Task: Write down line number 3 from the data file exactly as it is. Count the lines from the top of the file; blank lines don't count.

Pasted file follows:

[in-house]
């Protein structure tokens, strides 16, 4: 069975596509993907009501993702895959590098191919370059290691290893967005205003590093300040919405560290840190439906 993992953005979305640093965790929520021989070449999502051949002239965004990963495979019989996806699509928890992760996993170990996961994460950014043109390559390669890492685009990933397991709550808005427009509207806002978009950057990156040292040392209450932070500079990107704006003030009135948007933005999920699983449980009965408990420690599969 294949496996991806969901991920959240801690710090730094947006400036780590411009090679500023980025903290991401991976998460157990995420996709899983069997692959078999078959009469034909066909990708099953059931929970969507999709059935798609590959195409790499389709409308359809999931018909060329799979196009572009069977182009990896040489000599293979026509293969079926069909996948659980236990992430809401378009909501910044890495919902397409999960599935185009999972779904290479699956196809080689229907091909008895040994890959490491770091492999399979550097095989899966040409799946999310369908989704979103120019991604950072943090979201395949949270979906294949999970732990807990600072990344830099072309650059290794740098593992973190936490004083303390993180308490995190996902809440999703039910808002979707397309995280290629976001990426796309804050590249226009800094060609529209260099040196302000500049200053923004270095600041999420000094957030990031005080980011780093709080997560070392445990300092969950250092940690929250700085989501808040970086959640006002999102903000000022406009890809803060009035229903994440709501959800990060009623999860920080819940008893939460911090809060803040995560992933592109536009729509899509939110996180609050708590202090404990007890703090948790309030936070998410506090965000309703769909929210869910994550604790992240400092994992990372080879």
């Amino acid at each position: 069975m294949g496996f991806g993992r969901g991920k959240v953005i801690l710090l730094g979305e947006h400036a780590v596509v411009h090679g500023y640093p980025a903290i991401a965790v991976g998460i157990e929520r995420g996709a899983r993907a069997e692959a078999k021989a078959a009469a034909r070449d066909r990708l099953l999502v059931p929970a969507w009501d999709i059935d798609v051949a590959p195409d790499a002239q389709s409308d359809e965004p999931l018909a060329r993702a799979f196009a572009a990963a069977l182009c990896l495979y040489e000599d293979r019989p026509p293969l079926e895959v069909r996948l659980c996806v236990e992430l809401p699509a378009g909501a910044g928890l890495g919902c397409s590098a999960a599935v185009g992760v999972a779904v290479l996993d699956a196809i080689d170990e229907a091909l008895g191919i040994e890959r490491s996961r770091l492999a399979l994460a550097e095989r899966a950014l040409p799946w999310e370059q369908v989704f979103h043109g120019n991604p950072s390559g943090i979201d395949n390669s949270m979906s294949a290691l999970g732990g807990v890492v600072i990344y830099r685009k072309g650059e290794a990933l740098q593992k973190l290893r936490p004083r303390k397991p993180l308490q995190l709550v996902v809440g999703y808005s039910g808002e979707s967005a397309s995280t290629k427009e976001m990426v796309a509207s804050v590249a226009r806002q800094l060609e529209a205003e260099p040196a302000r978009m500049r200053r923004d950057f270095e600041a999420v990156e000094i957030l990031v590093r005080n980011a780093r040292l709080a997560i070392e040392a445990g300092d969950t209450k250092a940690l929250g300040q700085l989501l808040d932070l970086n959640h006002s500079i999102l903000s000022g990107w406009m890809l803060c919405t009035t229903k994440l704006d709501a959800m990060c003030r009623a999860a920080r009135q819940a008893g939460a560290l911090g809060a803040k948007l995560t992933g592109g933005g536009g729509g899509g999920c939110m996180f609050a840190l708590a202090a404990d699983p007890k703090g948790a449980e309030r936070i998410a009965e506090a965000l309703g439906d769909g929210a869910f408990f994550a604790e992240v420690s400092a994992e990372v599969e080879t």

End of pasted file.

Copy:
């Amino acid at each position: 069975m294949g496996f991806g993992r969901g991920k959240v953005i801690l710090l730094g979305e947006h400036a780590v596509v411009h090679g500023y640093p980025a903290i991401a965790v991976g998460i157990e929520r995420g996709a899983r993907a069997e692959a078999k021989a078959a009469a034909r070449d066909r990708l099953l999502v059931p929970a969507w009501d999709i059935d798609v051949a590959p195409d790499a002239q389709s409308d359809e965004p999931l018909a060329r993702a799979f196009a572009a990963a069977l182009c990896l495979y040489e000599d293979r019989p026509p293969l079926e895959v069909r996948l659980c996806v236990e992430l809401p699509a378009g909501a910044g928890l890495g919902c397409s590098a999960a599935v185009g992760v999972a779904v290479l996993d699956a196809i080689d170990e229907a091909l008895g191919i040994e890959r490491s996961r770091l492999a399979l994460a550097e095989r899966a950014l040409p799946w999310e370059q369908v989704f979103h043109g120019n991604p950072s390559g943090i979201d395949n390669s949270m979906s294949a290691l999970g732990g807990v890492v600072i990344y830099r685009k072309g650059e290794a990933l740098q593992k973190l290893r936490p004083r303390k397991p993180l308490q995190l709550v996902v809440g999703y808005s039910g808002e979707s967005a397309s995280t290629k427009e976001m990426v796309a509207s804050v590249a226009r806002q800094l060609e529209a205003e260099p040196a302000r978009m500049r200053r923004d950057f270095e600041a999420v990156e000094i957030l990031v590093r005080n980011a780093r040292l709080a997560i070392e040392a445990g300092d969950t209450k250092a940690l929250g300040q700085l989501l808040d932070l970086n959640h006002s500079i999102l903000s000022g990107w406009m890809l803060c919405t009035t229903k994440l704006d709501a959800m990060c003030r009623a999860a920080r009135q819940a008893g939460a560290l911090g809060a803040k948007l995560t992933g592109g933005g536009g729509g899509g999920c939110m996180f609050a840190l708590a202090a404990d699983p007890k703090g948790a449980e309030r936070i998410a009965e506090a965000l309703g439906d769909g929210a869910f408990f994550a604790e992240v420690s400092a994992e990372v599969e080879t």